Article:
It turns out that with the DH Beaver the oil level in the tank is about 5” lower than the pump inlet. And gear pumps are great at pumping fluid, but terrible at sucking it. Any air lock in the line (Remember there was little to no oil in it when I removed it for inspection?) will prevent the pump from picking up. It was recommended that the line be loosened at the pump, the tank vent sealed, and a few pounds of air applied to the tank to force oil to the pump. Once oil was evident at the pump, the engine could be turned over by hand to fill the pressure section of the pump. I would have been happy with this had we just changed oil and introduced air into the system, but this had happened out of the blue while the airplane sat parked for a month. Something else was at play here. Blaine Abbott from Covington supplied the missing piece of the puzzle.
It turns out that the pressure and scavenge sections of the pump are separated by oil seals around the shafts. They are nothing more than split leather packing rings that appear to have been manufactured by the local town saddlemaker or cobbler . If these wear, they can allow air in the crankcase to leak past them when parked, and that then in turn allows the oil in the pressure system to drain back into the tank creating an airlock. Obviously, if the oil tank is located above the engine this isn’t an issue, but in the Beaver, and even more so with a 450 Stearman equipped with an oil tank in the baggage compartment, this is the gotcha. Blaine also mentioned that they have seen enough problems with these seals that Covington has developed a modern replacement seal that should hopefully avoid this issue in the future. I am pleased to report that after fitting an overhauled oil pump the engine made instant oil pressure on startup and all is well. So what are the takeaways if you have a radial engine with an oil tank located below the oil pump:
- Checking for engine oil pressure at startup is good airmanship. If the installation has the oil tank located below the oil pump, it is critical airmanship.
- When changing oil, it is highly advisable to bleed the oil system. After this debacle, I have installed a Curtiss drain valve on my installation for just this purpose (Photo 5). It was also mentioned by Rex at Tulsa that it is best to pour the first gallon or so of oil in slowly to avoid creating an air bubble in the line.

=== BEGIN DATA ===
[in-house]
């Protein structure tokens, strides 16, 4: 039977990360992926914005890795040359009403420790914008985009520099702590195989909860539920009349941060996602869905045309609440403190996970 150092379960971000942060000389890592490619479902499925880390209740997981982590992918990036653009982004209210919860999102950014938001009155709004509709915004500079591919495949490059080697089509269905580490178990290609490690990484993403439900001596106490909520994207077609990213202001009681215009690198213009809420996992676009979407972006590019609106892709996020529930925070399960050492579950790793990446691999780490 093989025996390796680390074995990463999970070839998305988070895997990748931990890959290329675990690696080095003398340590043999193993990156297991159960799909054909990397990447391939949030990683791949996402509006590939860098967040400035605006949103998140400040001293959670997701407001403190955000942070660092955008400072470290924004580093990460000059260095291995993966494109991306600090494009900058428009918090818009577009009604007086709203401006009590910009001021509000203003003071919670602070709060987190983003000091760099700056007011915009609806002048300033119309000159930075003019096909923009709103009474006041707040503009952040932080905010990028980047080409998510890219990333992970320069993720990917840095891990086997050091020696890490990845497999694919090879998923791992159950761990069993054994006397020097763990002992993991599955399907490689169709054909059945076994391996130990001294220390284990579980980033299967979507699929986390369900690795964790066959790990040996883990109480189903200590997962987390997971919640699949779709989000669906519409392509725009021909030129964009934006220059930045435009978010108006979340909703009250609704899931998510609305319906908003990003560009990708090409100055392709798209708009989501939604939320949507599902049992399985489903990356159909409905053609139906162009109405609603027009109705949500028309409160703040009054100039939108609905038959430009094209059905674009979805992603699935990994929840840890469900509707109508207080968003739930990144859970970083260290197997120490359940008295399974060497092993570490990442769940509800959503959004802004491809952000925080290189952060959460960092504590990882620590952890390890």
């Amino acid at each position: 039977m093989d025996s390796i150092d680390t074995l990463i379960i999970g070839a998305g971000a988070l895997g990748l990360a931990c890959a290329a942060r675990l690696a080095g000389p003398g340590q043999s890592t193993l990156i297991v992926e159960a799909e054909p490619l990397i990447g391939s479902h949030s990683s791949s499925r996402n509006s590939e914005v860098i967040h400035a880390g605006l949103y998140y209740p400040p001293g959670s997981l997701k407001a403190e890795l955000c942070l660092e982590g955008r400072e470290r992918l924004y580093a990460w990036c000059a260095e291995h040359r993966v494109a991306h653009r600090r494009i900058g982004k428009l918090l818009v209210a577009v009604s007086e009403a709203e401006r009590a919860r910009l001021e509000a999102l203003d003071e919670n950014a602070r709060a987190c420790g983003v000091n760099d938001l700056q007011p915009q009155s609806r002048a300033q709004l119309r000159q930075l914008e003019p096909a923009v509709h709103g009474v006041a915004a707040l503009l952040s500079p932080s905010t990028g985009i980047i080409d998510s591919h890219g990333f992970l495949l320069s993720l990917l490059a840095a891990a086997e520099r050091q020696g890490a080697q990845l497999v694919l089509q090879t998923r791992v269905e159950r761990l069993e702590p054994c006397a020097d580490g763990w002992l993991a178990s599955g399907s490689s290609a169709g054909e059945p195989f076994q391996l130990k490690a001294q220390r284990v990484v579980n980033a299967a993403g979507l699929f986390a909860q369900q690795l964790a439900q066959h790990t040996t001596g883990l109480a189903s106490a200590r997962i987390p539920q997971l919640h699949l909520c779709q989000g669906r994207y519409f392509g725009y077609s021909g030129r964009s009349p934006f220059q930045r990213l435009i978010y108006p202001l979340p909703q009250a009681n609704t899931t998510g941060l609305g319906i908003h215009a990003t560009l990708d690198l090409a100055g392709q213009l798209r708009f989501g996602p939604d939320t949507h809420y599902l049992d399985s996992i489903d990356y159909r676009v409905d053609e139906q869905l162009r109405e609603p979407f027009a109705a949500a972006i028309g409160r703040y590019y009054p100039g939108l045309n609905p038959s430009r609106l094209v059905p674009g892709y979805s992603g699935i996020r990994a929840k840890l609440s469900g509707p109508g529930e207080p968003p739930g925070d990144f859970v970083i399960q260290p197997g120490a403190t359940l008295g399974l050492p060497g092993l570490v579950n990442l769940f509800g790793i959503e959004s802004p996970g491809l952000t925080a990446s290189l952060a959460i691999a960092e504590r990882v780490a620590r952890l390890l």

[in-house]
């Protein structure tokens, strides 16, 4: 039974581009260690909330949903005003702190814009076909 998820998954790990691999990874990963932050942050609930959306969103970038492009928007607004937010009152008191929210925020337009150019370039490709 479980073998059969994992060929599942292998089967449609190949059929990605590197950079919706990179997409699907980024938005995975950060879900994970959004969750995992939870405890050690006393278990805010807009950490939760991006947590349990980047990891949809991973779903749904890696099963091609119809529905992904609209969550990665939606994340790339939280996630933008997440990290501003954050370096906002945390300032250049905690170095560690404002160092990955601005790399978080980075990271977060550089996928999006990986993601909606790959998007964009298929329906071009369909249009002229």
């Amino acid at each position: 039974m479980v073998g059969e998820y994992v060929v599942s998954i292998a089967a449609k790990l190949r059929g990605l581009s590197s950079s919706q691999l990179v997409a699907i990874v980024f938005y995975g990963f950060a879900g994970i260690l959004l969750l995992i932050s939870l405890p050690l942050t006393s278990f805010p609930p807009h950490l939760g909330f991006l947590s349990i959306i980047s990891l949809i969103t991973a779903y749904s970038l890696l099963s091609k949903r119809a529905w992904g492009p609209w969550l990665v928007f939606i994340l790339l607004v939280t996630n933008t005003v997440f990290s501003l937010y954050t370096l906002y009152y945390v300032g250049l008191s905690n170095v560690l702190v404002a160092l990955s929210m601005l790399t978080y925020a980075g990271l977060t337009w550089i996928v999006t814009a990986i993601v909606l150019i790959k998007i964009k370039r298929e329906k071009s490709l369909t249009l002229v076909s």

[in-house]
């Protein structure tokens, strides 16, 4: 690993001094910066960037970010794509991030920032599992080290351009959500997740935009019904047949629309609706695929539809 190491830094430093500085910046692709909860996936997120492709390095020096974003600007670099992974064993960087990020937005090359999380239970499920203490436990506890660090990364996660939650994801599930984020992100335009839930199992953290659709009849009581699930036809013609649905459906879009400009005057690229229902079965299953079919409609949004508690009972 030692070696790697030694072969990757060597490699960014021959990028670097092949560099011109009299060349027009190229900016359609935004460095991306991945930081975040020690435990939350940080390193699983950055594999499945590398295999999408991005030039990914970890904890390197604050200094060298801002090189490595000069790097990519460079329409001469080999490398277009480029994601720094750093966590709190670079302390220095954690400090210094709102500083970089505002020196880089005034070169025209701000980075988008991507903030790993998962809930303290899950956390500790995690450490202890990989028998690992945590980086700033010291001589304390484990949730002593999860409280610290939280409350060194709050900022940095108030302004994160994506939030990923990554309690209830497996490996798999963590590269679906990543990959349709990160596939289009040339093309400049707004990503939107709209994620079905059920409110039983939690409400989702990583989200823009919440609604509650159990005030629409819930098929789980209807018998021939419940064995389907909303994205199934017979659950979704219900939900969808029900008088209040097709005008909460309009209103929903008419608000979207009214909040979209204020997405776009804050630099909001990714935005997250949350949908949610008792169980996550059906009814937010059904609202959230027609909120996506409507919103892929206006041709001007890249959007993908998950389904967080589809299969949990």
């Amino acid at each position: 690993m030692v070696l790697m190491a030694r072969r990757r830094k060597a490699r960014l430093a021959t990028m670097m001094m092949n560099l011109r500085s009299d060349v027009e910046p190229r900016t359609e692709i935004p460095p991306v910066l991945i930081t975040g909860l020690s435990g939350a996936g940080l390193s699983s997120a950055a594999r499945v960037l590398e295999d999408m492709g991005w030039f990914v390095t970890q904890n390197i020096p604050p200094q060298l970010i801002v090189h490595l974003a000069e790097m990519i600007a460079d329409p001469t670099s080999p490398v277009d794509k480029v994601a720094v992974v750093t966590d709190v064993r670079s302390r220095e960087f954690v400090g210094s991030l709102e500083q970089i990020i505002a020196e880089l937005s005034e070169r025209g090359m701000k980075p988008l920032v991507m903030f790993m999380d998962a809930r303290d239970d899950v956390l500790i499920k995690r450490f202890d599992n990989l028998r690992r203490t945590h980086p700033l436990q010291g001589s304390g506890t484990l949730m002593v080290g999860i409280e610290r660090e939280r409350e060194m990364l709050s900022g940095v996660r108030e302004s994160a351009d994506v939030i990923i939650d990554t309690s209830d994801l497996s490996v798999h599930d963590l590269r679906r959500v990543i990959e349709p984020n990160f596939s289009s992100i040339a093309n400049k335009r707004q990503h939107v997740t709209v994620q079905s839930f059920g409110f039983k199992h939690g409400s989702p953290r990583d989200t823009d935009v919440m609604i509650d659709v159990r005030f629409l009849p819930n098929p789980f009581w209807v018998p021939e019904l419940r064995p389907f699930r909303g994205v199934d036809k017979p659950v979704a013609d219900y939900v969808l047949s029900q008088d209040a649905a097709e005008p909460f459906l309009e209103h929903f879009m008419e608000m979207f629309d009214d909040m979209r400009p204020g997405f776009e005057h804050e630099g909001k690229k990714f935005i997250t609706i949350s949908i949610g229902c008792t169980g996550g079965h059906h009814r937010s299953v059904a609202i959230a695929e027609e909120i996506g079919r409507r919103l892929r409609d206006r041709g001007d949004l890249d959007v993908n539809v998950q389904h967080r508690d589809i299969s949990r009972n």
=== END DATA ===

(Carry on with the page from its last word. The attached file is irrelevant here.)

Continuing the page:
- The Pratt & Whitney engine operator’s manual allows for 30 seconds of operation at less than 500 RPM without oil pressure. All three overhaul shops were of the opinion that these parameters were reasonable, but anything past that was risking damage to the master rod bearing. I mention this because after changing oil some local operators are revving the engine on startup to “suck” the airlock through the pump. But at what cost to the rest of the engine?
- The fit of the keyways on the oil pump shafts, the end clearance of the oil pump gears, and the fit of the metal seal ring in the oil pumps are very closely toleranced. They are all supplied in various standard and oversize dimensions to accommodate in service wear. For this reason metal parts between different oil pumps should not be interchanged.
- If this oil pressure issue happens unrelated to an engine oil change as it did to us, it may be worth changing the oil pump while safely and conveniently at home base. (Photo 6)
- Lastly I would like to express my sincere thanks to Rex Thompson at Tulsa Engines, Blaine Abbott at Covington, and Wayne Cathers at Aero-Recip. All three shops build great engines and all three gentlemen are incredibly generous with their time and expertise when you have a problem, whether or not you bought the engine from them. Without their help I would still be lying under a Beaver, covered in black oil, and scratching my head!